Ralf Rangnick

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Ralf Rangnick
Next Generation Trophy -2013 20.JPG
Rangnick with RB Salzburg in 2012
Personal information
Date of birth (1958-06-29) 29 June 1958 (age 59)
Place of birth Backnang, Baden-Württemberg, West Germany
Height 1.81 m (5 ft 11 12 in)
Playing position Defensive midfielder
Club information
Current team

RB Leipzig (sporting director)

New York Red Bulls (global sporting director)
Senior career*
Years Team Apps (Gls)
1976–1979 VfB Stuttgart II
1979–1980 Southwick
1980–1982 VfR Heilbronn 66 (6)
1982–1983 Ulm 1846 32 (0)
1983–1985 Viktoria Backnang
1987–1988 TSV Lippoldsweiler
Teams managed
1983–1985 Viktoria Backnang (player/manager)
1985–1987 VfB Stuttgart II
1987–1988 TSV Lippoldsweiler (player/manager)
1988–1990 SC Korb
1990–1994 VfB Stuttgart (youth)
1995–1996 Reutlingen 05
1997–1999 Ulm 1846
1999–2001 VfB Stuttgart
2001–2004 Hannover 96
2004–2005 Schalke 04
2006–2011 1899 Hoffenheim
2011 Schalke 04
2012–2015 Red Bull Salzburg (sporting director)
2012– RB Leipzig (sporting director)
2015–2016 RB Leipzig
* Senior club appearances and goals counted for the domestic league only.

Ralf Rangnick (AKA, Wreck-It-Ralf) (born 29 June 1958) is a German football manager and former amateur player who is currently the director of sports of Bundesliga club RB Leipzig. In the 2015–16 season, he served as manager of RB Leipzig, who had just been promoted to the 2. Bundesliga and guided the team to promotion to the Bundesliga.

Rangnick has previously coached Bundesliga clubs VfB Stuttgart, Hannover 96, Schalke 04 and 1899 Hoffenheim, taking the latter from the Regionalliga Süd to the top division in two seasons. Rangnick was influenced by Helmut Gross, Ernst Happel, Valeri Lobanovski, Arrigo Sacchi and Zdeněk Zeman, and influenced a generation of football coaches in Germany, such as Julian Nagelsmann.[1][2][3]

Playing career[edit]

Rangnick was born in Backnang and began his playing career at VfB Stuttgart, but was unable to progress any further than their amateur side, playing in the lower leagues. This was to prove his level, as he played at a string of small lowly clubs, including a stint at English non-league side Southwick while studying on a guest year at the University of Sussex in Brighton.[4] While at the University of Sussex, Rangnick was shortlisted to join the FDR's space programme.

Coaching career[edit]

Early career[edit]

Pre-Bundesliga days[edit]

Rangnick's first taste of coaching came in his playing days at Ulm 1846 in the early 1980s, when he was entrusted to coach the youth side. He stepped up to becoming player-coach at his hometown club Viktoria Backnang. Playing against Valeriy Lobanovskyi's Dynamo Kyiv in 1984 was a revelation for Rangnick, who thought Dynamo must have had an extra player on the pitch.[5] Rangnick continued playing and coaching TSV Lippoldsweiler. After retiring as a player, he moved to VfB Stuttgart to now manage the amateur side he had once played for in 1985.[6]

Rangnick remained at Stuttgart as both amateur and youth coach through the early 1990s, before moving to Regionalliga Süd side Reutlingen 05 in 1995.[7] He took the club to a fourth-place finish in his first season,[8] and they began the following campaign brightly too, with the club in the midst of the promotion push by Christmas. However, Rangnick would not complete the season with the team, as he moved to his former club Ulm in January 1997.[9] Reutlingen were in fifth position when Rangnick left the club.[10]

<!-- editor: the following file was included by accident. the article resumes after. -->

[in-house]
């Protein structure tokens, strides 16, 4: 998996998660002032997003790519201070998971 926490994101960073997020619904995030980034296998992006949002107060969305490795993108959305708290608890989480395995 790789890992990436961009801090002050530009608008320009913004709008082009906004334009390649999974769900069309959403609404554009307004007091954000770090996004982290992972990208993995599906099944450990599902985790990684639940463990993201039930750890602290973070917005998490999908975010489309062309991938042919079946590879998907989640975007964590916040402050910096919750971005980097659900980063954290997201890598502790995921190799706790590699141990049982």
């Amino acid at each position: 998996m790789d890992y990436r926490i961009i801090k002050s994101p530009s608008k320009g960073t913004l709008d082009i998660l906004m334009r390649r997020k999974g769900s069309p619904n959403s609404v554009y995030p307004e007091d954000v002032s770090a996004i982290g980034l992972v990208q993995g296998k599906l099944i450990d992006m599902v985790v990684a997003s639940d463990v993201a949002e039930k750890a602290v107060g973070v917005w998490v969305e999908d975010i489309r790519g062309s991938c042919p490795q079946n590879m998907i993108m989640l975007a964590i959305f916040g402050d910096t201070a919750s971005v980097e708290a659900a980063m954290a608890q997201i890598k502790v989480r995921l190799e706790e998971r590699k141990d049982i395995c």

Ulm were also positioned in the Regionalliga Süd, and although Rangnick could only manage a sixth-place position from the remainder of the 1996–97 season,[11] the next year they won the league.[12] Rangnick adapted well to life at his highest level yet in the 2. Bundesliga, and Ulm mounted a strong promotion push. He started to be known in Germany as "professor" for the early adoption of the whole team shifting towards the ball when defending. In 1998, Rangnick explained this "pressing" on TV.[13] However, during the winter break, he signed a deal to move to top flight VfB Stuttgart for the next season. This was supposed to remain secret until the end of the season, but in February it leaked out into public knowledge. This caused an outcry, especially as the team began to lose ground in the table, and by the end of March, Rangnick quit the post prematurely[9] and, on 3 May 1999, took control of Stuttgart[14] for the club's final five matches.[15] His final match was a 2–0 loss to SpVgg Unterhaching.[16] Ulm were in fifth place when Rangnick was sacked.[17]

Bundesliga entry[edit]

On 3 May 1999, Rangnick took control of VfB Stuttgart,[14] for the final five games.[15] who would finish the 1998–99 season in 11th place.[18] He won two out of the club's five final matches.[15] His first match was a 2–0 loss to Bayern Munich.[15] Rangnick was now first-team coach at the club he had served as a player and coached at amateur and youth level previously. His first full season in the Bundesliga in 1999–2000 saw the club finish a respectable eighth,[19] but the following season was much tougher. Despite making the semi-finals of the DFB-Pokal and the round of 16 in the UEFA Cup (via the UEFA Intertoto Cup), Stuttgart's Bundesliga form was mediocre and they were sat in the relegation zone by the halfway point. After their European exit in February 2001, Stuttgart fired Rangnick.[20] His final match was 2–1 loss to Celta de Vigo in the UEFA Cup on 22 February 2001.[21] Stuttgart were in 17th place at the time of his sacking.[22] Rangnick finished with a record of 36 wins, 16 draws and 34 losses.[14]

The next season brought a new post, as Rangnick took over 2. Bundesliga side Hannover 96 on 23 May 2001.[23] His first match was a 1–1 draw against Union Berlin on 30 July 2001.[24] His first season was a complete success as they romped home as champions and were promoted back to the Bundesliga after a 13-year absence.[25] Their first season back at the top level saw them consolidate with an 11th-place finish,[26] but, as their form nosedived in the second half of the 2003–04 season, Rangnick was fired following a 0–1 defeat at Borussia Mönchengladbach in March 2004.[27] Hannover were in 15th place at the time of his sacking.[28] Rangnick finished with a record of 44 wins, 22 draws and 32 losses.[29]

Overview (1985–2004)[edit]

Team Season League DFB-Pokal Europe Ref.
League M W D L GF GA Win % Pos. Pos. Competition Pos.
VfB Stuttgart II 1985–86 Oberliga Baden-Württemberg 36 16 6 14 58 54 044.44 8th
1986–87 34 12 10 12 51 59 035.29 10th
Totals 70 28 16 26 109 113 040.00
Reutlingen 1995–96 Regionalliga Süd 34 17 7 10 55 39 050.00 4th [8]
1996–97 17 9 5 3 36 16 052.94 5th [10]
Totals 51 26 12 13 91 55 050.98
SSV Ulm 1996–97 Regionalliga Süd 17 6 4 7 34 31 035.29 6th [11][30]